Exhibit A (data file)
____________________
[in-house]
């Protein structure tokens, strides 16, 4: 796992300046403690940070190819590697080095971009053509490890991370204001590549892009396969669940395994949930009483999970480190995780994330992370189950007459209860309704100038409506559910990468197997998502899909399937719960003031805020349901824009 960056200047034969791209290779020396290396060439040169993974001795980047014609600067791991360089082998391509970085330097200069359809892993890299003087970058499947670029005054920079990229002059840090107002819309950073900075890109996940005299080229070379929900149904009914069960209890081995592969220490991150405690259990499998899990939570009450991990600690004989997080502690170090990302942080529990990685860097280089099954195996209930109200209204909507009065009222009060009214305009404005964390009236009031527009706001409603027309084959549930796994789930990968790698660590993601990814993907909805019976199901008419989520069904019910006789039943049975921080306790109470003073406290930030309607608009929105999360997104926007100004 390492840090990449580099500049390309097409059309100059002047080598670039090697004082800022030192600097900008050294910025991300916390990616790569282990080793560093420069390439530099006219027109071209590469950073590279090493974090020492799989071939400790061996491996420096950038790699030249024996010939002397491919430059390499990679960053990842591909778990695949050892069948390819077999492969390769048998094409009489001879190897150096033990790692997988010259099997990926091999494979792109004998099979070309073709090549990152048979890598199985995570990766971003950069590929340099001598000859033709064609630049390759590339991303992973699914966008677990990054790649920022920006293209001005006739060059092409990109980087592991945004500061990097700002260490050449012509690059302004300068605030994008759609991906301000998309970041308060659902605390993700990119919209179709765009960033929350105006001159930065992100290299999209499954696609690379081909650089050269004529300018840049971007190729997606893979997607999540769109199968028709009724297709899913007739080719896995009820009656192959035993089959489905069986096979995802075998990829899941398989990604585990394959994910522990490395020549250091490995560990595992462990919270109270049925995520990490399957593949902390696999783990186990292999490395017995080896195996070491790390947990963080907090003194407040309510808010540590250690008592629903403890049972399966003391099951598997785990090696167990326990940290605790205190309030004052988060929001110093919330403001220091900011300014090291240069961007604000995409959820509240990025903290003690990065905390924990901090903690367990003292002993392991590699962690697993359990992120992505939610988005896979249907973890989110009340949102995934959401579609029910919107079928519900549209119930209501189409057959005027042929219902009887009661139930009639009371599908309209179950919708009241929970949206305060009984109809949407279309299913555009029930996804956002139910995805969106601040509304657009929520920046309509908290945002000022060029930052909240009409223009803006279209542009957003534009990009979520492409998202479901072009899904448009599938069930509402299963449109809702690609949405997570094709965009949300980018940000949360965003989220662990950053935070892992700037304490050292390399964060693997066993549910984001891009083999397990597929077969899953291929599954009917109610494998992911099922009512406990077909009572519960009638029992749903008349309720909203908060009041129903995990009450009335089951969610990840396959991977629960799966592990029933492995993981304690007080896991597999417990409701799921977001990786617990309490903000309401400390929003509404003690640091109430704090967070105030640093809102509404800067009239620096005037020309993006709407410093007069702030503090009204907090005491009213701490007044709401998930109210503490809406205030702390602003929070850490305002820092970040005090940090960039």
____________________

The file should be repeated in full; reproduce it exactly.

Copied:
[in-house]
């Protein structure tokens, strides 16, 4: 796992300046403690940070190819590697080095971009053509490890991370204001590549892009396969669940395994949930009483999970480190995780994330992370189950007459209860309704100038409506559910990468197997998502899909399937719960003031805020349901824009 960056200047034969791209290779020396290396060439040169993974001795980047014609600067791991360089082998391509970085330097200069359809892993890299003087970058499947670029005054920079990229002059840090107002819309950073900075890109996940005299080229070379929900149904009914069960209890081995592969220490991150405690259990499998899990939570009450991990600690004989997080502690170090990302942080529990990685860097280089099954195996209930109200209204909507009065009222009060009214305009404005964390009236009031527009706001409603027309084959549930796994789930990968790698660590993601990814993907909805019976199901008419989520069904019910006789039943049975921080306790109470003073406290930030309607608009929105999360997104926007100004 390492840090990449580099500049390309097409059309100059002047080598670039090697004082800022030192600097900008050294910025991300916390990616790569282990080793560093420069390439530099006219027109071209590469950073590279090493974090020492799989071939400790061996491996420096950038790699030249024996010939002397491919430059390499990679960053990842591909778990695949050892069948390819077999492969390769048998094409009489001879190897150096033990790692997988010259099997990926091999494979792109004998099979070309073709090549990152048979890598199985995570990766971003950069590929340099001598000859033709064609630049390759590339991303992973699914966008677990990054790649920022920006293209001005006739060059092409990109980087592991945004500061990097700002260490050449012509690059302004300068605030994008759609991906301000998309970041308060659902605390993700990119919209179709765009960033929350105006001159930065992100290299999209499954696609690379081909650089050269004529300018840049971007190729997606893979997607999540769109199968028709009724297709899913007739080719896995009820009656192959035993089959489905069986096979995802075998990829899941398989990604585990394959994910522990490395020549250091490995560990595992462990919270109270049925995520990490399957593949902390696999783990186990292999490395017995080896195996070491790390947990963080907090003194407040309510808010540590250690008592629903403890049972399966003391099951598997785990090696167990326990940290605790205190309030004052988060929001110093919330403001220091900011300014090291240069961007604000995409959820509240990025903290003690990065905390924990901090903690367990003292002993392991590699962690697993359990992120992505939610988005896979249907973890989110009340949102995934959401579609029910919107079928519900549209119930209501189409057959005027042929219902009887009661139930009639009371599908309209179950919708009241929970949206305060009984109809949407279309299913555009029930996804956002139910995805969106601040509304657009929520920046309509908290945002000022060029930052909240009409223009803006279209542009957003534009990009979520492409998202479901072009899904448009599938069930509402299963449109809702690609949405997570094709965009949300980018940000949360965003989220662990950053935070892992700037304490050292390399964060693997066993549910984001891009083999397990597929077969899953291929599954009917109610494998992911099922009512406990077909009572519960009638029992749903008349309720909203908060009041129903995990009450009335089951969610990840396959991977629960799966592990029933492995993981304690007080896991597999417990409701799921977001990786617990309490903000309401400390929003509404003690640091109430704090967070105030640093809102509404800067009239620096005037020309993006709407410093007069702030503090009204907090005491009213701490007044709401998930109210503490809406205030702390602003929070850490305002820092970040005090940090960039």